Workers' Compensation

Minnesota: Attorney Fee Statutory Formula Constitutionally Ok, In Spite of No Judicial Review of Award

The Supreme Court of Minnesota held that the attorney fee statute applicable in workers’ compensation cases, Minn. Stat. § 176.081, subd. 1(a) (2012), does not violate the separation of powers by requiring employers and insurers to pay attorney fees calculated by a statutory formula not subject to judicial review. The Court observed that in an earlier decision, Irwin v. Surdyk’s Liquor, 599 N.W.2d 132, 134 (Minn. 1999), it had held that a statutory maximum on an attorney fee award violated the separation of powers because there was no final judicial review of that award, but here the issue was different; the attorney-fee award was less than the statutory maximum. The employer and carrier contended that in the absence of judicial review to ensure a fee award was not excessive, the statutory formula violated the separation of powers and was unconstitutional. The Court concluded that, as a matter of comity, it would recognize the Legislature's statutory formula as presumptively reasonable, and that absent exceptional circumstances, further judicial review of a presumptively reasonable, correctly calculated attorney-fee award was unnecessary.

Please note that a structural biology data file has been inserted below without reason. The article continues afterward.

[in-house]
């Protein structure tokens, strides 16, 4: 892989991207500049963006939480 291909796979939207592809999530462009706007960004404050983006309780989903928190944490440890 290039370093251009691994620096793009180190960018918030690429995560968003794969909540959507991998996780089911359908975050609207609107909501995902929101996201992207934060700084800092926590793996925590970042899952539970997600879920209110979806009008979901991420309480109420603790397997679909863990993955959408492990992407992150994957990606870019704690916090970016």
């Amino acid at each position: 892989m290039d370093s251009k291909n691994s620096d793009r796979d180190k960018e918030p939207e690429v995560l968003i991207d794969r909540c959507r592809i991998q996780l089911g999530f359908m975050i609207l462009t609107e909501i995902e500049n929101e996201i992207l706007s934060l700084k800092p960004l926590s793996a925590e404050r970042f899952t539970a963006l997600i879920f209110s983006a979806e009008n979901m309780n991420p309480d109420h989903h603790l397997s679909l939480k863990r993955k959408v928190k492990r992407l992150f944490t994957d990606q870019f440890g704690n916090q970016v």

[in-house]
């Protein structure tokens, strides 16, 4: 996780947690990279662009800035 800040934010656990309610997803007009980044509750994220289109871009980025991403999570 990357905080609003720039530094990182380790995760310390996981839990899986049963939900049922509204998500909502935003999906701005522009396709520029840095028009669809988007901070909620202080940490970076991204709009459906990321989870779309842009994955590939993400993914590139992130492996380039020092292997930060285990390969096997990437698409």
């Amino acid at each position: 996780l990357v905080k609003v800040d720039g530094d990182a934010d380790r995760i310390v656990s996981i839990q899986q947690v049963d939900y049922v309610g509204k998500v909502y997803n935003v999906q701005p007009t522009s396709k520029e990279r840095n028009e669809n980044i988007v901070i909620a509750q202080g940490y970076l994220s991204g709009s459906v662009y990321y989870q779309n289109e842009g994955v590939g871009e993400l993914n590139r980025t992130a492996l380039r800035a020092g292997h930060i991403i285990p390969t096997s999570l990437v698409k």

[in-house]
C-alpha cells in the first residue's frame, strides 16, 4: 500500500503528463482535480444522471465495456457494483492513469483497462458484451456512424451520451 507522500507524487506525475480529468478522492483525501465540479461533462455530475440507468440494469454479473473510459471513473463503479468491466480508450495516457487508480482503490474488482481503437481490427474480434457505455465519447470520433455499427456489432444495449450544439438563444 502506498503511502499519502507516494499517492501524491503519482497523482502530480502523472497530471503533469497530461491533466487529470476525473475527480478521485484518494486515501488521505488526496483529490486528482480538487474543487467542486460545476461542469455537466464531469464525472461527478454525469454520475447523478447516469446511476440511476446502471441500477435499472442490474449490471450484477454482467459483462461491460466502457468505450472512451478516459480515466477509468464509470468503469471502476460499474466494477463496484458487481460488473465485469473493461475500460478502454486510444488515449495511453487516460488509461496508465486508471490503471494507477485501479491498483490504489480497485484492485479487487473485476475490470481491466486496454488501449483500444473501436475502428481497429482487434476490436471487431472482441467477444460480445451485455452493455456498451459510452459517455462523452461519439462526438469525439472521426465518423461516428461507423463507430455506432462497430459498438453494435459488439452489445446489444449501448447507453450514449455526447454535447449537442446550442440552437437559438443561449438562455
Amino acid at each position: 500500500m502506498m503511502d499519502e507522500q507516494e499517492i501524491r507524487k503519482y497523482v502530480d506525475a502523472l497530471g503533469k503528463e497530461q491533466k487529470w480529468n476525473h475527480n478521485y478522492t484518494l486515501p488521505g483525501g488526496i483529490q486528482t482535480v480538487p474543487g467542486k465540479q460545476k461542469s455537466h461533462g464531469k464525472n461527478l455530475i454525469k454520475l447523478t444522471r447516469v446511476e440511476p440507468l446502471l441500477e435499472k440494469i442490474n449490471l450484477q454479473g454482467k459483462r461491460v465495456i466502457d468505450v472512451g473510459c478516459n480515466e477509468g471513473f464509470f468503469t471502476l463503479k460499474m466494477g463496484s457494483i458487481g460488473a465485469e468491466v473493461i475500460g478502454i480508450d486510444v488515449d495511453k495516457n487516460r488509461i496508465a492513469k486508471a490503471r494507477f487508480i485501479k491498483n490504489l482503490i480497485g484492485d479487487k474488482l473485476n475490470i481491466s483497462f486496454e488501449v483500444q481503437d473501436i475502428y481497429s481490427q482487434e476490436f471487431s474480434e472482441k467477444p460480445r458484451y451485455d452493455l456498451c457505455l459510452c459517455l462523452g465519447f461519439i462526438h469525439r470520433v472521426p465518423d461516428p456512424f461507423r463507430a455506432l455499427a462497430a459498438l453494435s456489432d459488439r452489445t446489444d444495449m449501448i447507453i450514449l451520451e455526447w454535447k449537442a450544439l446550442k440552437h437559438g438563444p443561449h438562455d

Thomas A. Robinson, J.D., the Feature National Columnist for the LexisNexis Workers’ Compensation eNewsletter, is a leading commentator and expert on the law of workers’ compensation.

LexisNexis Online Subscribers: Citations below link to Lexis Advance. Bracketed citations link to lexis.com.

See David v. Bartel Enters., 2014 Minn. LEXIS 636 (Nov. 26, 2014) [2014 Minn. LEXIS 636 (Nov. 26, 2014)]

See generally Larson’s Workers’ Compensation Law, § 133.04 [133.04]

Source: Larson’s Workers’ Compensation Law, the nation’s leading authority on workers’ compensation law.

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